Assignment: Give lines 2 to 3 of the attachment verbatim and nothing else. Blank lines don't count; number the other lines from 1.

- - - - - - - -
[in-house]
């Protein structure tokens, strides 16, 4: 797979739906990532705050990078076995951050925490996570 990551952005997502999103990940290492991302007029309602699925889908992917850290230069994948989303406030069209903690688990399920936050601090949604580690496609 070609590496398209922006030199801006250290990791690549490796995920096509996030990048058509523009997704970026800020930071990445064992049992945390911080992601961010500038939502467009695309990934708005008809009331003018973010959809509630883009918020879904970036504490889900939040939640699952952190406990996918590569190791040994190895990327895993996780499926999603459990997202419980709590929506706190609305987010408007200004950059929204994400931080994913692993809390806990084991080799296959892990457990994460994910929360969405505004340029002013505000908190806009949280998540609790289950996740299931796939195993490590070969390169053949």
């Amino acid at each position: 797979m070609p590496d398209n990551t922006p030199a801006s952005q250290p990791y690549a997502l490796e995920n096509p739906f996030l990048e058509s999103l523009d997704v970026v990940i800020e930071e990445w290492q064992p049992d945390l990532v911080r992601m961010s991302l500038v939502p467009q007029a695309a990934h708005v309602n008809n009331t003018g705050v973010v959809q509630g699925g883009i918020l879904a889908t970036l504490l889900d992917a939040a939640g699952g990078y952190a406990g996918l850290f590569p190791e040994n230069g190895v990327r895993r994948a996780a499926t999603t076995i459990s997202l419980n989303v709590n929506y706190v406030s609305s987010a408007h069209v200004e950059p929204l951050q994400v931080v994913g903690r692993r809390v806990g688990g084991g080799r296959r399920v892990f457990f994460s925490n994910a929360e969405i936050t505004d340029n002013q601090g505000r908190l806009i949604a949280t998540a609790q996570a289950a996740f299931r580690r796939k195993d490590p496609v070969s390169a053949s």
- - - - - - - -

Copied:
């Protein structure tokens, strides 16, 4: 797979739906990532705050990078076995951050925490996570 990551952005997502999103990940290492991302007029309602699925889908992917850290230069994948989303406030069209903690688990399920936050601090949604580690496609 070609590496398209922006030199801006250290990791690549490796995920096509996030990048058509523009997704970026800020930071990445064992049992945390911080992601961010500038939502467009695309990934708005008809009331003018973010959809509630883009918020879904970036504490889900939040939640699952952190406990996918590569190791040994190895990327895993996780499926999603459990997202419980709590929506706190609305987010408007200004950059929204994400931080994913692993809390806990084991080799296959892990457990994460994910929360969405505004340029002013505000908190806009949280998540609790289950996740299931796939195993490590070969390169053949």
């Amino acid at each position: 797979m070609p590496d398209n990551t922006p030199a801006s952005q250290p990791y690549a997502l490796e995920n096509p739906f996030l990048e058509s999103l523009d997704v970026v990940i800020e930071e990445w290492q064992p049992d945390l990532v911080r992601m961010s991302l500038v939502p467009q007029a695309a990934h708005v309602n008809n009331t003018g705050v973010v959809q509630g699925g883009i918020l879904a889908t970036l504490l889900d992917a939040a939640g699952g990078y952190a406990g996918l850290f590569p190791e040994n230069g190895v990327r895993r994948a996780a499926t999603t076995i459990s997202l419980n989303v709590n929506y706190v406030s609305s987010a408007h069209v200004e950059p929204l951050q994400v931080v994913g903690r692993r809390v806990g688990g084991g080799r296959r399920v892990f457990f994460s925490n994910a929360e969405i936050t505004d340029n002013q601090g505000r908190l806009i949604a949280t998540a609790q996570a289950a996740f299931r580690r796939k195993d490590p496609v070969s390169a053949s």